basic income guarantee, David Gilbert, Dr. Martin Luther King Jr. (b. Michael King Jr. 1929–1968), Elaine Brown (b. 1943), Mothers Advocating Juvenile Justice, Mumia Abu Jamal (b. 1954), reparations, Romaine "Chip" Fitzgerald, UC Television, UCTV, unconditional basic income (UBI), universal basic income (UBI), World Bank
LUMPENPROLETARIAT—America needs more sincere, honest, plain-speaking people, like Elaine Brown, to end the gaslighting in our society. Don’t we? And Elaine Brown is funny as hell, too, especially when she drops acid remarks upon her predominantly white, liberal audience. Occasional images of white ladies, aghast, are hilarious, no offense. I love all people, including white people. But the points Elaine Brown makes are so matter-of-fact, that she seems like a relic from another era, before people lost the courage to speak freely. She’s like an outspoken free-thinking person from the 20th century speaking to domesticated, defanged, and complacent 21st century liberals. I might be wrong. That’s just my reading of the room.
Like Fred Hampton, who organized the original Rainbow Coalition, to organize working class black, brown, and white people against the evils of capitalism in a “proletarian revolution”, Elaine Brown is also speaking to everyone, including expressing solidarity with all oppressed peoples, from Native Americans onward.
Their struggle is our struggle. And what about the Chicanos in the fields of California? Our friend, Cesar Chavez, who was a very close friend of the Black Panther Party, and all the others, that we knew that were in the barrios of Los Angeles. How can we talk about our freedom, if we aren’t talking about the freedom of the Chicano people?Elaine Brown (c. 59:30)
UCTV—[3 NOV 2008] Activist and author Elaine Brown, the first and only woman to lead the Black Panther Party speaks on issues of race with reference to her new book New Age Racism. She discusses the Black experience throughout American history and the issue of reparations for all descendants of slaves.
Series: Voices [5/2001] [Public Affairs] [Show ID: 5720]
Learn more at UCTV.
[Notes and transcription by Messina for Lumpenproletariat, UCTV, and Elaine Brown]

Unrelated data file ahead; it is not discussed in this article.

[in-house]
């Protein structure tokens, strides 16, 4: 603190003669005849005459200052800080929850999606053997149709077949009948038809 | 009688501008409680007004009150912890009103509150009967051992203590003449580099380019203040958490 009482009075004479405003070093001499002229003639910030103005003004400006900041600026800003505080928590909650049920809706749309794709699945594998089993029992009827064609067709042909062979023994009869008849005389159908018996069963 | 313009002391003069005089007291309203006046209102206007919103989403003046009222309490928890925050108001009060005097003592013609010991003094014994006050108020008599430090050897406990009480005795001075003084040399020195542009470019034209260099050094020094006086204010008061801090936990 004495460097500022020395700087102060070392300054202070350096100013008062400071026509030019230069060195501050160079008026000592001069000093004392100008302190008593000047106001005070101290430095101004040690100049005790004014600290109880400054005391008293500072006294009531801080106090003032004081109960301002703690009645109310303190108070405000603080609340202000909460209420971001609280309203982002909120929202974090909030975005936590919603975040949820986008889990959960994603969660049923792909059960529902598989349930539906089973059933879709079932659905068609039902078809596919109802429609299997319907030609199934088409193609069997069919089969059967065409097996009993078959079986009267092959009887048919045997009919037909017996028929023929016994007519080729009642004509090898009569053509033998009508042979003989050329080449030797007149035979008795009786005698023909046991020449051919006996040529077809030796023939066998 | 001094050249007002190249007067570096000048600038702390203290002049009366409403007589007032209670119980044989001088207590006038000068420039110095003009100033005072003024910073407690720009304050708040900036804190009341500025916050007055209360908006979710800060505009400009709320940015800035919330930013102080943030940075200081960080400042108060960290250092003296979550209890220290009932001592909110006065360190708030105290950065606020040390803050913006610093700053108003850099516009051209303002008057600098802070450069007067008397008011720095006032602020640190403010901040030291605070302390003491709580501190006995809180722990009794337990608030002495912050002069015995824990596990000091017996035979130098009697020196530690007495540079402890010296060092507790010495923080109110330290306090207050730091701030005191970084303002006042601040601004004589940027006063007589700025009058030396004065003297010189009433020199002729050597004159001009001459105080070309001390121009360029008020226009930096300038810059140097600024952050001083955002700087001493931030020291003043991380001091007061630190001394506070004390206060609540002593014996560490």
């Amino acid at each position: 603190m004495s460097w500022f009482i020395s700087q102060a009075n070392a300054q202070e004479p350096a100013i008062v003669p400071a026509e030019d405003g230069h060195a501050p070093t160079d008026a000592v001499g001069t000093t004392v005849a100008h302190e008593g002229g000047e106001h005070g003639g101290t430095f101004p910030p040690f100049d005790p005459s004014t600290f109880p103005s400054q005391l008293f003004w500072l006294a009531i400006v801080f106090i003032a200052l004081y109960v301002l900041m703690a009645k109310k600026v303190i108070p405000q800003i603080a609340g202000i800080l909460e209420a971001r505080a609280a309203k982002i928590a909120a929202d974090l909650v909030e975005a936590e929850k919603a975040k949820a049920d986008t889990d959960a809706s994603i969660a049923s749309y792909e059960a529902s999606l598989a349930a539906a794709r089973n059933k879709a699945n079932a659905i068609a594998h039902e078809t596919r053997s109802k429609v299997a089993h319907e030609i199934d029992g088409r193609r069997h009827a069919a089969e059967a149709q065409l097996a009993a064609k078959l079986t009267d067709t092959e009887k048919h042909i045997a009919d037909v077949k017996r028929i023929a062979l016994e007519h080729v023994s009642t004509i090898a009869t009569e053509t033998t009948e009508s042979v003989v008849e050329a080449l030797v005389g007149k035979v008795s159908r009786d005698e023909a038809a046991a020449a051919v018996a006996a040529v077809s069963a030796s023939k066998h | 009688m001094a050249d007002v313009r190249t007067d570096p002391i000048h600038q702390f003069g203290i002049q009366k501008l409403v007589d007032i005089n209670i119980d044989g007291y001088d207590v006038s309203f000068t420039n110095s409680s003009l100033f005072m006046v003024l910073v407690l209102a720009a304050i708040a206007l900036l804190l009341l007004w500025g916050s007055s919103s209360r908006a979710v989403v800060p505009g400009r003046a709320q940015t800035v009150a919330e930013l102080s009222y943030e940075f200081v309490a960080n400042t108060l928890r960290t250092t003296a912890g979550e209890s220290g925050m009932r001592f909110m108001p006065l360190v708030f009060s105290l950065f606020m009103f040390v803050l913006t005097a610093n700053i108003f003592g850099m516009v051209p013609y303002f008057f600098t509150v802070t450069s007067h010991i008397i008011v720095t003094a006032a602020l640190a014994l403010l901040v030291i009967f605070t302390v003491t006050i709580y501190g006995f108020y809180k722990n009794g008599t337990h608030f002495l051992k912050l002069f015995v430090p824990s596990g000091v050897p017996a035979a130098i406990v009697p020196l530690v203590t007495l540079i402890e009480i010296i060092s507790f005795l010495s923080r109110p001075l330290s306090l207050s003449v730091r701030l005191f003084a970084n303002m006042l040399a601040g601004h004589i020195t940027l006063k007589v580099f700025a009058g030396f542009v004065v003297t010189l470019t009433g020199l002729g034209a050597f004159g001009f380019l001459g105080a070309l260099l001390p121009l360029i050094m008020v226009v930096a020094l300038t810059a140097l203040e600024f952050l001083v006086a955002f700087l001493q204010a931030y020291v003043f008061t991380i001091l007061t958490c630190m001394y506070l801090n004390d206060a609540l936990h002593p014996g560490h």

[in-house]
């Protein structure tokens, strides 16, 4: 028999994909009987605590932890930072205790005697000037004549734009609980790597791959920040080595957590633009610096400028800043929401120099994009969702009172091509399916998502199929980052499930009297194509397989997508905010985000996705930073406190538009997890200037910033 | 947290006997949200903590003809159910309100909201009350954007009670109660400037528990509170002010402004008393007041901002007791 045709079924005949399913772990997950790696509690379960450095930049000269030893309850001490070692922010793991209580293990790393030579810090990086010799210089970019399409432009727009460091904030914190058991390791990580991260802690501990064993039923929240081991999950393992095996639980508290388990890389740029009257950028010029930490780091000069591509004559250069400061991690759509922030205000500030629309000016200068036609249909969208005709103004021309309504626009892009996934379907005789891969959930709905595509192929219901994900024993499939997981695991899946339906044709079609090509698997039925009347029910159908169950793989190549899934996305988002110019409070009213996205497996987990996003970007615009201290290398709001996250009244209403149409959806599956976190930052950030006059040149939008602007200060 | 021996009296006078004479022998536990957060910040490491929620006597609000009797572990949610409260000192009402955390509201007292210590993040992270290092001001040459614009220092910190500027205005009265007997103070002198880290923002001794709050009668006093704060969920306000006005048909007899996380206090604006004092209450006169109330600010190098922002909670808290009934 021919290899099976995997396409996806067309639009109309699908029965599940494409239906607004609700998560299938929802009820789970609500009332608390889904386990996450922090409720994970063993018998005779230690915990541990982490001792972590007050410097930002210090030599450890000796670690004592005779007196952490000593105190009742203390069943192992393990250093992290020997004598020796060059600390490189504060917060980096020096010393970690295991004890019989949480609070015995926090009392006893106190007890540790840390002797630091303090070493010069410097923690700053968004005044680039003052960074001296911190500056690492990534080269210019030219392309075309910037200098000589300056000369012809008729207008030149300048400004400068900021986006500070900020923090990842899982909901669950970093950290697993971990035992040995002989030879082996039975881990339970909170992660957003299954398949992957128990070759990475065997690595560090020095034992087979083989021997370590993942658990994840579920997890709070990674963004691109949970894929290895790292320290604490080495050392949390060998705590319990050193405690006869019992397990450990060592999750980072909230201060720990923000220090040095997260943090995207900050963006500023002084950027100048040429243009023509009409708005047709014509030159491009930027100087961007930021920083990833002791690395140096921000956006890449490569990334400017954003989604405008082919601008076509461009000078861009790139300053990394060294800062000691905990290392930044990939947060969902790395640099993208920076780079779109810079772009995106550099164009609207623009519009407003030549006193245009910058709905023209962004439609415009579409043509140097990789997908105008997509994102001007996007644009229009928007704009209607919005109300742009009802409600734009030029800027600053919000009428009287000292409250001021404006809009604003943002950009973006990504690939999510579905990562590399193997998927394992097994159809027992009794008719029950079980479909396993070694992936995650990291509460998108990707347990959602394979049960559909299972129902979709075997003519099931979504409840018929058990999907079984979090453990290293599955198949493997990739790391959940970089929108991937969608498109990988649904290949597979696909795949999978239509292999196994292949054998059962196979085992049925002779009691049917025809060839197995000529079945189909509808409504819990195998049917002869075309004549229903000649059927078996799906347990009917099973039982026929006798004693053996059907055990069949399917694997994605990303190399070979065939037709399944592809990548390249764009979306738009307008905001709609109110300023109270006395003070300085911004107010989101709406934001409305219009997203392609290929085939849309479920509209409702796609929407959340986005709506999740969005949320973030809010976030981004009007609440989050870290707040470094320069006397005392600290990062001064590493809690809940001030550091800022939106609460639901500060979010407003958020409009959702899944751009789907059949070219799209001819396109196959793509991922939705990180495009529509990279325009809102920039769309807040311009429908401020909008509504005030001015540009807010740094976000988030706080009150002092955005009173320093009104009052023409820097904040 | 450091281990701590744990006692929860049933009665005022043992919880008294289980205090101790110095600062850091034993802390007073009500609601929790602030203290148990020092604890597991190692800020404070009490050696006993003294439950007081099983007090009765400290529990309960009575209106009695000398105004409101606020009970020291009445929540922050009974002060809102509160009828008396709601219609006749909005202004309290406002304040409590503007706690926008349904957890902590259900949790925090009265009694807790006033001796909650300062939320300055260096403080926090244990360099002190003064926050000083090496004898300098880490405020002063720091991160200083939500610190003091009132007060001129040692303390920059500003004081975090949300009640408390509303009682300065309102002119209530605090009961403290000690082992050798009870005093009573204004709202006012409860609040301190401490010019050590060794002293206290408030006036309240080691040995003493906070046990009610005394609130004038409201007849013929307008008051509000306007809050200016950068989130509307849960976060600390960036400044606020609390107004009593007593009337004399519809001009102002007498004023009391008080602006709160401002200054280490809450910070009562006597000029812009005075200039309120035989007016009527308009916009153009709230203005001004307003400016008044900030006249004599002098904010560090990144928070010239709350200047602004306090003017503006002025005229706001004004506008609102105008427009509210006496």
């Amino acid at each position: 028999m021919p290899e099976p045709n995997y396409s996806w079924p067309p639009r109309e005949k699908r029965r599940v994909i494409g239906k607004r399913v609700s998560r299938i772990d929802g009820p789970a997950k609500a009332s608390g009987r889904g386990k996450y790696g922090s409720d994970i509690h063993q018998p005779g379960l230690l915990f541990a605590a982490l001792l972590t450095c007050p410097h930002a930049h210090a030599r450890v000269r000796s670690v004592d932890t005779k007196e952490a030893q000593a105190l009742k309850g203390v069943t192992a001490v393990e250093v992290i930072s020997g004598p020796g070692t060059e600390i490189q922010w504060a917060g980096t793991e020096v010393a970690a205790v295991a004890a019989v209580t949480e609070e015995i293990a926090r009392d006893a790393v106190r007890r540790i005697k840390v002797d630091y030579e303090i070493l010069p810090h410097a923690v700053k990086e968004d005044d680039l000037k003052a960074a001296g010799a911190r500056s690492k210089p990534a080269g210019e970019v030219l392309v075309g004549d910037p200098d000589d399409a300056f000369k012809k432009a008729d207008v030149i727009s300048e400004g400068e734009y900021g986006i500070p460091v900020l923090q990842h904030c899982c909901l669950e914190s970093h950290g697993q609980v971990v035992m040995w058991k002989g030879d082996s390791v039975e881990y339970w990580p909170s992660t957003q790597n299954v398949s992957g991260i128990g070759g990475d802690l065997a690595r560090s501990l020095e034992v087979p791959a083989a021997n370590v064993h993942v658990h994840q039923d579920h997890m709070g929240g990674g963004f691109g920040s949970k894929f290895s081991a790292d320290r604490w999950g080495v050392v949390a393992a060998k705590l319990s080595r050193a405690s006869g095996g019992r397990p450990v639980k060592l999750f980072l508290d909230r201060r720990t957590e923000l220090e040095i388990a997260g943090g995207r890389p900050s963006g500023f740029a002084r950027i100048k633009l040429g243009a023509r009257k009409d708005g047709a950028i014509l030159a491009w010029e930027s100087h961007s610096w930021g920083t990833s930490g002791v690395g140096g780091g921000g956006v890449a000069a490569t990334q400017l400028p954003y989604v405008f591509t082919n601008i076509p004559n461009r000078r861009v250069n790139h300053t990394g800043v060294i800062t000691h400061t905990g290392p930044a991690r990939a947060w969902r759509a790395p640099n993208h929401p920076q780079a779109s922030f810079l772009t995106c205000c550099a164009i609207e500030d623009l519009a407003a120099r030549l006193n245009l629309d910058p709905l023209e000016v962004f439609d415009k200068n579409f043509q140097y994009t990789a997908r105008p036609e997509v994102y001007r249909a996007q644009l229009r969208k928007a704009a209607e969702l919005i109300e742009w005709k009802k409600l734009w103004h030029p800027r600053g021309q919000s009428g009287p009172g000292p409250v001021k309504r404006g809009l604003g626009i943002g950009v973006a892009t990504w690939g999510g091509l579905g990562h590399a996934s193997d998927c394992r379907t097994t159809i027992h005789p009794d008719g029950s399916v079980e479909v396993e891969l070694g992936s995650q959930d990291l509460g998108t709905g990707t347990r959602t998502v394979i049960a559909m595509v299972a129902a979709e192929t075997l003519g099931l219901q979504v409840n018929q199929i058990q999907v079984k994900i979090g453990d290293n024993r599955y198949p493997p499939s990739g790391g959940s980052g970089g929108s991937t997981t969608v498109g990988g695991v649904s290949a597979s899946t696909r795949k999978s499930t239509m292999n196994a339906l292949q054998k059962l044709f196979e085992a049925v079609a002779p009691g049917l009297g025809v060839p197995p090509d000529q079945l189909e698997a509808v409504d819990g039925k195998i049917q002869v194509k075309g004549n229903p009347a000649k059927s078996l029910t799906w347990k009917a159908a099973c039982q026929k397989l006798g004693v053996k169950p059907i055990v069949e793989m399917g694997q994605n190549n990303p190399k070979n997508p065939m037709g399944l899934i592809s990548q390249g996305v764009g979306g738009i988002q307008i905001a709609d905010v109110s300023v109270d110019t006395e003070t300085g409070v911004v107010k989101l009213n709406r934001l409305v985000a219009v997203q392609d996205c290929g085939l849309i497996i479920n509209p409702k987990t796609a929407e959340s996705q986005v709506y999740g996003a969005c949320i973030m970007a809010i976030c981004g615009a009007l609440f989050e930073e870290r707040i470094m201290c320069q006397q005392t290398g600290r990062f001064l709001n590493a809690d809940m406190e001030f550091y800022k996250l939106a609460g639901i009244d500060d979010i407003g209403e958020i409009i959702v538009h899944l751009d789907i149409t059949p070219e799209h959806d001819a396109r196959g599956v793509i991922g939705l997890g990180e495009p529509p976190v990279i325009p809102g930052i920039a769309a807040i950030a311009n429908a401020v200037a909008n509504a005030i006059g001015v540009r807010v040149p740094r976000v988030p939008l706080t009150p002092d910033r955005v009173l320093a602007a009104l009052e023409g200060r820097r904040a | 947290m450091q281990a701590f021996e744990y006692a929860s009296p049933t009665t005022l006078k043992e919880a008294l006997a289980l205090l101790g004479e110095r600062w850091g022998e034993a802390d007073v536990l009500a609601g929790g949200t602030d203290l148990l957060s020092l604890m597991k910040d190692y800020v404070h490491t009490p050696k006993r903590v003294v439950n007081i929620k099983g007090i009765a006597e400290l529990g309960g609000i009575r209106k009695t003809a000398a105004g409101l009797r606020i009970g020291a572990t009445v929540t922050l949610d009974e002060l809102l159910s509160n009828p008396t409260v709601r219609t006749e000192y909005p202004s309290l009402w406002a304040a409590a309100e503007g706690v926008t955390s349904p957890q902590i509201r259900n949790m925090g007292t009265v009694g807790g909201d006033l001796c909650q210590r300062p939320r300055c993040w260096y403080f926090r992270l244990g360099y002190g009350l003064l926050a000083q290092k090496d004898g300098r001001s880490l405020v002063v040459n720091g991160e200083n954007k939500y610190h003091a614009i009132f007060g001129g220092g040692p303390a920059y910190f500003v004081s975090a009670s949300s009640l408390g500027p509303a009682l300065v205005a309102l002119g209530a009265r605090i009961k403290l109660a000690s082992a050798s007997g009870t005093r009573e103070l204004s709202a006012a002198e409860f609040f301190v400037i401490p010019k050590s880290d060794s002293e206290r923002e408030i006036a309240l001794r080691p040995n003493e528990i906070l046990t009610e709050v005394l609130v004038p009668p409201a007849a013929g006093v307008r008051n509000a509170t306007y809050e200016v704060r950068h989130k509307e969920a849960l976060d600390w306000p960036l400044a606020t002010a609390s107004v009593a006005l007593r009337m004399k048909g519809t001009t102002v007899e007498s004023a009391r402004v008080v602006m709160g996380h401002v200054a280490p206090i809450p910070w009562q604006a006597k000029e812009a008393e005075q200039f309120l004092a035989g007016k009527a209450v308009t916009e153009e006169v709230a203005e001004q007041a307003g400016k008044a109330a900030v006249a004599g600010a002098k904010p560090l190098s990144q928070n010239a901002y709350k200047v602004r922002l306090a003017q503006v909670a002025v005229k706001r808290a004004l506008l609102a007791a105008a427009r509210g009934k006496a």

(c. 59:35) “Their struggle is our struggle. And what about the Chicanos in the fields of California? Our friend, Cesar Chavez, who was a very close friend of the Black Panther Party, and all the others, that we knew who were in the barrios of Los Angeles. How can we talk about our freedom, if we’re not talking about the freedom of the Chicano people? (Who used to call themselves Spanish, until they decided to go ahead and come on home, like black people did. You know? It used to be ‘negroes’; it became black. It used to be Spanish. ‘No, I’m a Mexican, a Chicano. I’m proud of that.’ And we helped to form the coalition that helped to initiate the Brown Berets in Southern California.
(c. 1:00:12) “And how can we be free, if the Puerto Ricans are languishing in the sweatshops of New York? And, so, we organized with the Young Lords and said, ‘Their freedom is our freedom.’
(c. 1:00:24) “And how can we be free, if the Chinese people, driven to the west coast like dogs, are not free in America? We can’t be. So, we formed a coalition with the Red Guard.
“And how can we be free, if poor whites are living in Appalachia and never got the drill that we were never their enemy. We can’t be. So, we formed a coalition with the white Patriot Party—not to be confused with the SDS intellectuals on the campus. The white Patriot Party armed young whites, talkin’ about the same agenda, that we had, revolutionary change in America.
(c. 1:00:52) “How can we be free, if women in this country were living like dogs and less than human beings? So, we said that the direction of women’s liberation was our liberation.
“How can we be free, when gay people are oppressed in this country. We say gay liberation is our liberation.
“And we set the agenda and the goal and vision, that was truly inclusive. It wasn’t multicultural. It was truly inclusive because we understood that our liberation had to come with the iteration of all human beings, who are oppressed and alienated and otherwise ostracized from this society.